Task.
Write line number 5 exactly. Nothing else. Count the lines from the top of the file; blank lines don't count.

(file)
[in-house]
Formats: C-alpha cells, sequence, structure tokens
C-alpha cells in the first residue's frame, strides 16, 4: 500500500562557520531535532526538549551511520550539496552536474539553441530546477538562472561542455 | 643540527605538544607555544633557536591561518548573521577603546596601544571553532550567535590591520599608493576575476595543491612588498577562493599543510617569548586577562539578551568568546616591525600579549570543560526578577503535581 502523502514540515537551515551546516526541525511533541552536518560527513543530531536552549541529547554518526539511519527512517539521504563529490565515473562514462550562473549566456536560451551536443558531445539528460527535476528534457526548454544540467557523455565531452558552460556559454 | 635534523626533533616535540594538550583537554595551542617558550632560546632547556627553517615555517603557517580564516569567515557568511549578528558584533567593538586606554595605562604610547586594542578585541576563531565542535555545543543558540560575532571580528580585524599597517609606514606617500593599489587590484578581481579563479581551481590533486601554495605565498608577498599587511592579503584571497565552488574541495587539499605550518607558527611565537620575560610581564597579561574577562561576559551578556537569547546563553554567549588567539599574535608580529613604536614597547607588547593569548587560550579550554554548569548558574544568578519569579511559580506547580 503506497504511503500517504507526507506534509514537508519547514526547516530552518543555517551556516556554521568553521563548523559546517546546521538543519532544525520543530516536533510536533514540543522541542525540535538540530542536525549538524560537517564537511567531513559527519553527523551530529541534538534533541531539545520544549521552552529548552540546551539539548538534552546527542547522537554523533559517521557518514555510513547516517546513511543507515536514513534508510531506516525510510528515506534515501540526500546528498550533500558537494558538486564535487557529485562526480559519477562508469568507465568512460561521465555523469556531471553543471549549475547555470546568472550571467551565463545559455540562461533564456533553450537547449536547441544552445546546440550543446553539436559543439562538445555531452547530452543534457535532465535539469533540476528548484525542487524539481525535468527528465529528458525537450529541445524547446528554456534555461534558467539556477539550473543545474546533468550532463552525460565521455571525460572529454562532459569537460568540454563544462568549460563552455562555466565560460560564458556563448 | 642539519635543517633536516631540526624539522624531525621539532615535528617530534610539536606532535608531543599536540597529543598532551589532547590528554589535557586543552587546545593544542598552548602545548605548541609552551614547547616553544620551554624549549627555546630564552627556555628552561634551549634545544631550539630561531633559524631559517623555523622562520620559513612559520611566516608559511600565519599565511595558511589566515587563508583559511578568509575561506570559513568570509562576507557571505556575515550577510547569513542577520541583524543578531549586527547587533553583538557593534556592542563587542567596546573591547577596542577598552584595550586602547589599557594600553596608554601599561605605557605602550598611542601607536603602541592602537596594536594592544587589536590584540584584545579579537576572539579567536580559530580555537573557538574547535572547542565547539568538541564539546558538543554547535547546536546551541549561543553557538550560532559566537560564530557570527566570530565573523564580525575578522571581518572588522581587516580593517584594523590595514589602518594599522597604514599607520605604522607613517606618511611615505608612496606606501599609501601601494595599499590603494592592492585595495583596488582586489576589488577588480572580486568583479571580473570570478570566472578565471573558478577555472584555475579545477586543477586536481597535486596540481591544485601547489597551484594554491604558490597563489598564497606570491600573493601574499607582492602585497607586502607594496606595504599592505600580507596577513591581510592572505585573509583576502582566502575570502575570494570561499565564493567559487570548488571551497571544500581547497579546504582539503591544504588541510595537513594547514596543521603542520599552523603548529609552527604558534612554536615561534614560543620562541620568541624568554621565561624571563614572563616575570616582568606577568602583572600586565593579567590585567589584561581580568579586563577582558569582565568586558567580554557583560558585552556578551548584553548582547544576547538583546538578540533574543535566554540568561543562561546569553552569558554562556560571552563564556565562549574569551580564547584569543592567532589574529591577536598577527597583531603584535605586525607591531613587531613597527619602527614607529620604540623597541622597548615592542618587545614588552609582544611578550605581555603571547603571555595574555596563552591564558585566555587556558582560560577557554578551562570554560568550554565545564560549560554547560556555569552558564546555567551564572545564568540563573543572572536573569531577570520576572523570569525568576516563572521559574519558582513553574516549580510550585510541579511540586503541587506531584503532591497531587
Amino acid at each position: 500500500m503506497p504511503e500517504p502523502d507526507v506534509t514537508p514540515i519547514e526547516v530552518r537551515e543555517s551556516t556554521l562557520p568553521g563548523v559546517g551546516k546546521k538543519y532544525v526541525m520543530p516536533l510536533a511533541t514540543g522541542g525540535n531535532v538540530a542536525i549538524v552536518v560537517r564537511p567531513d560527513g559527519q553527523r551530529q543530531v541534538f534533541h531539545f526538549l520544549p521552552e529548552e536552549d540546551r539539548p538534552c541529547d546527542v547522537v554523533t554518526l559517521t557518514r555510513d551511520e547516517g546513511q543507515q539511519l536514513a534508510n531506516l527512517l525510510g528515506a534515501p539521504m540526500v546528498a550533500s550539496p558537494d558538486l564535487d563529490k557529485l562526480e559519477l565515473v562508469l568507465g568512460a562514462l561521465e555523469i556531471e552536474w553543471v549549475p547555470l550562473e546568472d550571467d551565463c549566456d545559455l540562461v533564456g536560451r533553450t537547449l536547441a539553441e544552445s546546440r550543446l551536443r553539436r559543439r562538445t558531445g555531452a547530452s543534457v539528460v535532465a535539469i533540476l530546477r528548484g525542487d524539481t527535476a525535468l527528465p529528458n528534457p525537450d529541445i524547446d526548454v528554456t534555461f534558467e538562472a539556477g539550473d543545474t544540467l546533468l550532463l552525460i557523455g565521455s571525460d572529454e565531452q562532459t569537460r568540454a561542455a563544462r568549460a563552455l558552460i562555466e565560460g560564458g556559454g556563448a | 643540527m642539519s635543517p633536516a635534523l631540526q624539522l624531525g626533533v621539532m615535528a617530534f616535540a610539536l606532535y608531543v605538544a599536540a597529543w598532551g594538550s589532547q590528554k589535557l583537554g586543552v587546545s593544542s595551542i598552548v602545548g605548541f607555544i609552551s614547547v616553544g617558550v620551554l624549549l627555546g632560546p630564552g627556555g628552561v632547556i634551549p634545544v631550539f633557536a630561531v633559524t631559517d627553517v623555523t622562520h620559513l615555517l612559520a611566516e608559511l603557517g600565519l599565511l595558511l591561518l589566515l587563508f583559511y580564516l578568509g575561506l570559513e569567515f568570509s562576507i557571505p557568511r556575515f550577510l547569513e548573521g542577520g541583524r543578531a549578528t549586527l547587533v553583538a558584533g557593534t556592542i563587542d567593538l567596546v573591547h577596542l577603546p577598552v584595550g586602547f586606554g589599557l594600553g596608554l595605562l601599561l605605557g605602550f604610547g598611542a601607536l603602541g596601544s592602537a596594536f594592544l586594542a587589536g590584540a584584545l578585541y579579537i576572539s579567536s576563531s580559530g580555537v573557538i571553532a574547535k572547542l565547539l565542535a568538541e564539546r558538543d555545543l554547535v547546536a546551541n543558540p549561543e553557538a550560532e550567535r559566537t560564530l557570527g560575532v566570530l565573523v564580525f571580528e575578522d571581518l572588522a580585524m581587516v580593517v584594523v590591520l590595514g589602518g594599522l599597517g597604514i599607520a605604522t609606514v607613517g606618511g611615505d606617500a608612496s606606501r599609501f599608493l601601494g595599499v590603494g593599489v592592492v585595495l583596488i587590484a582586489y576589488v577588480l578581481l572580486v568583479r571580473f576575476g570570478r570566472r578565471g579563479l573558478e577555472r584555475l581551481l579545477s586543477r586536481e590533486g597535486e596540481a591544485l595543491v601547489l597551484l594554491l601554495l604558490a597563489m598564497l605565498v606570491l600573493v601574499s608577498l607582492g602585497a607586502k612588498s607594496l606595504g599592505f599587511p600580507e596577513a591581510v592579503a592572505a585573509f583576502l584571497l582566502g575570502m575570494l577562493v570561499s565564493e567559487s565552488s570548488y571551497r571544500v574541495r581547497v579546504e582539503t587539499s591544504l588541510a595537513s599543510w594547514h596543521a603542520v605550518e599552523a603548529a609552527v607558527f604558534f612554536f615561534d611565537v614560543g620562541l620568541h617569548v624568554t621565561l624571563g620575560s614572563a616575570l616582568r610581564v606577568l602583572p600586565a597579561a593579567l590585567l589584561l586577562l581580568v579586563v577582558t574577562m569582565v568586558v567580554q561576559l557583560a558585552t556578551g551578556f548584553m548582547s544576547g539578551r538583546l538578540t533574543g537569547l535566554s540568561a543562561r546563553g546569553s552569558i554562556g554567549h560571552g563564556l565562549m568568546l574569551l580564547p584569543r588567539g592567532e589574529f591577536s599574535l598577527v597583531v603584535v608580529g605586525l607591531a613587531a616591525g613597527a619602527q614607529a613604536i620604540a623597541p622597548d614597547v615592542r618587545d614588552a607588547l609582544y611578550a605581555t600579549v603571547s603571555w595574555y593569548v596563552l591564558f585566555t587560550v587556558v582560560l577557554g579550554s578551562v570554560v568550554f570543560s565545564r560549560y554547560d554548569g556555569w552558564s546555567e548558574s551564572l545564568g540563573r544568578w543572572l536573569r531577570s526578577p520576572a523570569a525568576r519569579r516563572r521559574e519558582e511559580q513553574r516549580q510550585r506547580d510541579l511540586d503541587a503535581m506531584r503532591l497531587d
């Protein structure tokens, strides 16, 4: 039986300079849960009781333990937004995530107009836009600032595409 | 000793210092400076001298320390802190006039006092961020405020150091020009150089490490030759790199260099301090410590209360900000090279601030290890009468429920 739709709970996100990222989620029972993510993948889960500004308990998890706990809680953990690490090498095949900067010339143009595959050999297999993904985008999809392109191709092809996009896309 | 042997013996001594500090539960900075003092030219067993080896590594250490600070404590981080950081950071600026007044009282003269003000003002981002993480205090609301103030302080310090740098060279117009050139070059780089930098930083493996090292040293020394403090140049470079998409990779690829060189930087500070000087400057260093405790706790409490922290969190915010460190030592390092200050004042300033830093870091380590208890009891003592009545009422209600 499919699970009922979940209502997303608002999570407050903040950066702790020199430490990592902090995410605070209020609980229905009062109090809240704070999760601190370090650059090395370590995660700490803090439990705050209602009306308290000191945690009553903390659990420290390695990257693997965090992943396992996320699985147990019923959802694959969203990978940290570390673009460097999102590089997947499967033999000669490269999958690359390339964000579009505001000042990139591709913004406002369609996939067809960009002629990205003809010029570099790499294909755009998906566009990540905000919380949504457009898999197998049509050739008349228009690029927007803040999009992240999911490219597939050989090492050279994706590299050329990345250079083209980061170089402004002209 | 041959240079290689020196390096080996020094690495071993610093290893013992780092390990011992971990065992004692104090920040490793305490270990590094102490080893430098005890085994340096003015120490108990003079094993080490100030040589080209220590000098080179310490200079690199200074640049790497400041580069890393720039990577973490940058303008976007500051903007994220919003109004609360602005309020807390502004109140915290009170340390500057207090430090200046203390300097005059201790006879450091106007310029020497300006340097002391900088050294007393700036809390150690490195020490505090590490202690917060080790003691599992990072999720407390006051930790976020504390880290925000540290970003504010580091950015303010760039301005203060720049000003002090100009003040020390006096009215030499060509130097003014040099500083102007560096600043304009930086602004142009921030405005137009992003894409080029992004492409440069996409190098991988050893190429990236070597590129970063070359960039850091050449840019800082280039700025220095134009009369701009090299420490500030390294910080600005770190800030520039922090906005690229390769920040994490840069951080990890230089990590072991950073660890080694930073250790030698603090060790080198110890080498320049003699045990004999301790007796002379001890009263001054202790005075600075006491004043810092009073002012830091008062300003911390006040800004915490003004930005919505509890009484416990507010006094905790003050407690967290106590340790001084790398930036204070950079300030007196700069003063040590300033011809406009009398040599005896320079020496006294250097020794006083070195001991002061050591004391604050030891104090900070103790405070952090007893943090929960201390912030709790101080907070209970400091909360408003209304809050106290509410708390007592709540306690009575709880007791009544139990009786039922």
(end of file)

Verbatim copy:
């Protein structure tokens, strides 16, 4: 039986300079849960009781333990937004995530107009836009600032595409 | 000793210092400076001298320390802190006039006092961020405020150091020009150089490490030759790199260099301090410590209360900000090279601030290890009468429920 739709709970996100990222989620029972993510993948889960500004308990998890706990809680953990690490090498095949900067010339143009595959050999297999993904985008999809392109191709092809996009896309 | 042997013996001594500090539960900075003092030219067993080896590594250490600070404590981080950081950071600026007044009282003269003000003002981002993480205090609301103030302080310090740098060279117009050139070059780089930098930083493996090292040293020394403090140049470079998409990779690829060189930087500070000087400057260093405790706790409490922290969190915010460190030592390092200050004042300033830093870091380590208890009891003592009545009422209600 499919699970009922979940209502997303608002999570407050903040950066702790020199430490990592902090995410605070209020609980229905009062109090809240704070999760601190370090650059090395370590995660700490803090439990705050209602009306308290000191945690009553903390659990420290390695990257693997965090992943396992996320699985147990019923959802694959969203990978940290570390673009460097999102590089997947499967033999000669490269999958690359390339964000579009505001000042990139591709913004406002369609996939067809960009002629990205003809010029570099790499294909755009998906566009990540905000919380949504457009898999197998049509050739008349228009690029927007803040999009992240999911490219597939050989090492050279994706590299050329990345250079083209980061170089402004002209 | 041959240079290689020196390096080996020094690495071993610093290893013992780092390990011992971990065992004692104090920040490793305490270990590094102490080893430098005890085994340096003015120490108990003079094993080490100030040589080209220590000098080179310490200079690199200074640049790497400041580069890393720039990577973490940058303008976007500051903007994220919003109004609360602005309020807390502004109140915290009170340390500057207090430090200046203390300097005059201790006879450091106007310029020497300006340097002391900088050294007393700036809390150690490195020490505090590490202690917060080790003691599992990072999720407390006051930790976020504390880290925000540290970003504010580091950015303010760039301005203060720049000003002090100009003040020390006096009215030499060509130097003014040099500083102007560096600043304009930086602004142009921030405005137009992003894409080029992004492409440069996409190098991988050893190429990236070597590129970063070359960039850091050449840019800082280039700025220095134009009369701009090299420490500030390294910080600005770190800030520039922090906005690229390769920040994490840069951080990890230089990590072991950073660890080694930073250790030698603090060790080198110890080498320049003699045990004999301790007796002379001890009263001054202790005075600075006491004043810092009073002012830091008062300003911390006040800004915490003004930005919505509890009484416990507010006094905790003050407690967290106590340790001084790398930036204070950079300030007196700069003063040590300033011809406009009398040599005896320079020496006294250097020794006083070195001991002061050591004391604050030891104090900070103790405070952090007893943090929960201390912030709790101080907070209970400091909360408003209304809050106290509410708390007592709540306690009575709880007791009544139990009786039922």